On Tuesday, as I was commuting home on a crowded 3 train in Manhattan, I saw a man two or three times my size slumped up against the wall of the subway, his legs strewn across the seats. I was standing by the door, nursing a headache after a long day of work.
Suddenly I noticed the man glaring at me. He began to touch himself over his sweatpants.
I tried to ignore it, telling myself I'd change cars as soon as I got to the next stop. And if it escalated, surely someone would help me and intervene. But after I heard him grunting and chuckling to himself, I reflexively glanced over only to find his pants were partially pulled down. He was vigorously masturbating while staring at me intensely, a grin on his face.
Nobody did a thing — not even me. In the moment, I felt too violated, humiliated and powerless to do anything other than get out of there as soon as humanly possible.
Virtually every woman in New York has a story like this. I shared my experience on Facebook and was deeply saddened — but not surprised — to find how many women commented on my post to share a similar experience.
"It is not right that this kind of thing is not only something women have to learn to 'put up with,'" one of my friends wrote in response, "but that [it] is also so ubiquitously minimized."
She's right: One of the most problematic aspects of sexual harassment is that it's so common, it's regarded as the status quo — and rarely taken seriously. As Laura Bates writes in the Guardian, many people dismiss the problem, calling it "harmless fun" or "a compliment."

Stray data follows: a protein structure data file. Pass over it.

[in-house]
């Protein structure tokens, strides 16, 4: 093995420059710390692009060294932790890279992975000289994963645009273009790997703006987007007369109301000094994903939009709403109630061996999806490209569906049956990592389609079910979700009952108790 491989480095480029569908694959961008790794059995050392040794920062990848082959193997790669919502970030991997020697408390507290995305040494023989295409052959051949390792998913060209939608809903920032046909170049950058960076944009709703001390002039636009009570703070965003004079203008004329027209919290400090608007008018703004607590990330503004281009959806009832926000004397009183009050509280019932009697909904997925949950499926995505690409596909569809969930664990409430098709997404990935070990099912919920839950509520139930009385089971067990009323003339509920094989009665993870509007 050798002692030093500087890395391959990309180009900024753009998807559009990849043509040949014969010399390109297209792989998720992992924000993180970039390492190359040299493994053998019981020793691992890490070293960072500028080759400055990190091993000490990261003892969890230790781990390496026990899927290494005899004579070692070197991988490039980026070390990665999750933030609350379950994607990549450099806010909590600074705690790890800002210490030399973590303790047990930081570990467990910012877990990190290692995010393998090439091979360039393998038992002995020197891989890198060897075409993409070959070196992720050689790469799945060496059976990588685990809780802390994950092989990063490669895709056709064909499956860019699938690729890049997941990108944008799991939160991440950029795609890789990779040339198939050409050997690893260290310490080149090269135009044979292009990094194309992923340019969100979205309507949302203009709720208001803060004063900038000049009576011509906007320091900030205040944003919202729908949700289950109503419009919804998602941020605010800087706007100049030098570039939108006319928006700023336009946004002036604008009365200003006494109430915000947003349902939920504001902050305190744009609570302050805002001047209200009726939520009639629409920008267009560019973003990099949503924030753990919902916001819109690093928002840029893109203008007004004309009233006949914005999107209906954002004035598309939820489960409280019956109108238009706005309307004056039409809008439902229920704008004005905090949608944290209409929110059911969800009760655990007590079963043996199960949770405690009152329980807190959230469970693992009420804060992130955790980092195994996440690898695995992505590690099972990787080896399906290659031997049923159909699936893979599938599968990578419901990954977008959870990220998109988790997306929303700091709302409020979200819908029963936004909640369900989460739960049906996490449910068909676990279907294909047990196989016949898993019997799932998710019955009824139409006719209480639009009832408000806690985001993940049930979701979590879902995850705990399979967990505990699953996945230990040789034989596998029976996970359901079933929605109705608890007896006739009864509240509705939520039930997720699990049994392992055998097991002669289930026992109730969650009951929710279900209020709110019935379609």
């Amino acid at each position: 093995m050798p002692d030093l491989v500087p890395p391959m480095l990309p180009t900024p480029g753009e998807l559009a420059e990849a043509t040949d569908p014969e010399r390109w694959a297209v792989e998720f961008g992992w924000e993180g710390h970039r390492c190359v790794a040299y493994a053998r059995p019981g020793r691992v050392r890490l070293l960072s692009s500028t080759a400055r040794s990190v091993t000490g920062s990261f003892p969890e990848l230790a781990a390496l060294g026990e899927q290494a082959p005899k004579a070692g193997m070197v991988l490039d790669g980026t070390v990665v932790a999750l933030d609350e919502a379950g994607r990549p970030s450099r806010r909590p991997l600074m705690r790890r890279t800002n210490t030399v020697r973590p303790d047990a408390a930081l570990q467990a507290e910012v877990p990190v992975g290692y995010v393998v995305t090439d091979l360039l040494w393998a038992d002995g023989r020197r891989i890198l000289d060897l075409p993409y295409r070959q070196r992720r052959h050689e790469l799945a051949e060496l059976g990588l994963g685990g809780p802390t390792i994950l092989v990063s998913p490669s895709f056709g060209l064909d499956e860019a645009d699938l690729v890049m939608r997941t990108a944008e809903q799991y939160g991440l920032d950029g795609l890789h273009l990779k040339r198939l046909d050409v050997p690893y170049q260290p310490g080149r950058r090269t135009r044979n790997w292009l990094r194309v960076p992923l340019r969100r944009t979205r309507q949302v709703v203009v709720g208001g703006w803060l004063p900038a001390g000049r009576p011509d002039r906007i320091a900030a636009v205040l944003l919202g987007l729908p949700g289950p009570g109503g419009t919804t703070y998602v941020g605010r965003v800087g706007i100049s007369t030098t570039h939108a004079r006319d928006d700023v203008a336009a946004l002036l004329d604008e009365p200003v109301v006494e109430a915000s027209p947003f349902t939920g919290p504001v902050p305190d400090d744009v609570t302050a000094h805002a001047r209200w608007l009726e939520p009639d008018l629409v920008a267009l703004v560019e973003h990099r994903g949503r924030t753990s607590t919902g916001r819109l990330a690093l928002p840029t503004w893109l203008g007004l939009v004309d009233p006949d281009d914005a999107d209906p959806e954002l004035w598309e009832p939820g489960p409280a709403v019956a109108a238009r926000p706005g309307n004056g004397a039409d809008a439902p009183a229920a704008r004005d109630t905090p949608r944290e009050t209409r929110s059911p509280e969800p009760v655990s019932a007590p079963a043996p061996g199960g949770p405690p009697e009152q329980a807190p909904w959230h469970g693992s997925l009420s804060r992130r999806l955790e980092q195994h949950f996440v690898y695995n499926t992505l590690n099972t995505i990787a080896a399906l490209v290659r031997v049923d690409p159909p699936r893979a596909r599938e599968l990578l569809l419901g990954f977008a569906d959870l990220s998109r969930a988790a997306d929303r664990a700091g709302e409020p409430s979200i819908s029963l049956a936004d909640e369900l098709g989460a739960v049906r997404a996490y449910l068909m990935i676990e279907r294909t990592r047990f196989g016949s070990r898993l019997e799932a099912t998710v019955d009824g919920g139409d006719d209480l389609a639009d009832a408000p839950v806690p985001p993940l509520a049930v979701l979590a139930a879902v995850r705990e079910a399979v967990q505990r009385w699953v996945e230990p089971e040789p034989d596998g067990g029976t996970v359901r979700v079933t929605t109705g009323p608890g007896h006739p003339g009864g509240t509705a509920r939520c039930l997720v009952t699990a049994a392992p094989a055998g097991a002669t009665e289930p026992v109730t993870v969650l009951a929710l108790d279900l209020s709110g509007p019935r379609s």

These statistics reveal a perverse system in which sexual misconduct is everywhere — but the framework for reporting it and holding perpetrators accountable is broken.
Let's call street harassment what it is: an epidemic. According to a survey of subway riders conducted by the Office of the Manhattan Borough President in 2007, roughly two-thirds of respondents, mostly women, experienced sexual harassment on the subway; 69% reported feeling sexually threatened. The most startling statistic: Ninety-six percent of those who were sexually harassed did not report it to the Metro Transit Authority or the New York Police Department. Neither did 86% of those who were sexually assaulted. The numbers are almost as high for witnesses of sexual harassment and assault.
These statistics reveal a perverse system in which sexual misconduct is everywhere — but the framework for reporting it and holding perpetrators accountable is broken. A major reason for this: New York City's trains, cars, buses and subways are, technologically speaking, behind the times. Here are seven simple measures the city could take to make its public transportation safer for women.
1. Provide universal Wi-Fi and cell service underground
Being able to contact the outside world while stranded in a subway car with an aggressive or otherwise threatening person could stop an assault before it begins. Victims should be able to immediately call the police, for example, or send a photo of the offender. Our temporary inability to reach out for help enables abuse.
2. Develop an app directly linked to the police and/or transit authority
We need an easy tool that lets us instantly send photos and videos of offenders to the transit authority or local police department. With a centralized system, authorities would have an easier time tracking perpetrators and distributing images, as they do with surveillance footage of other criminals.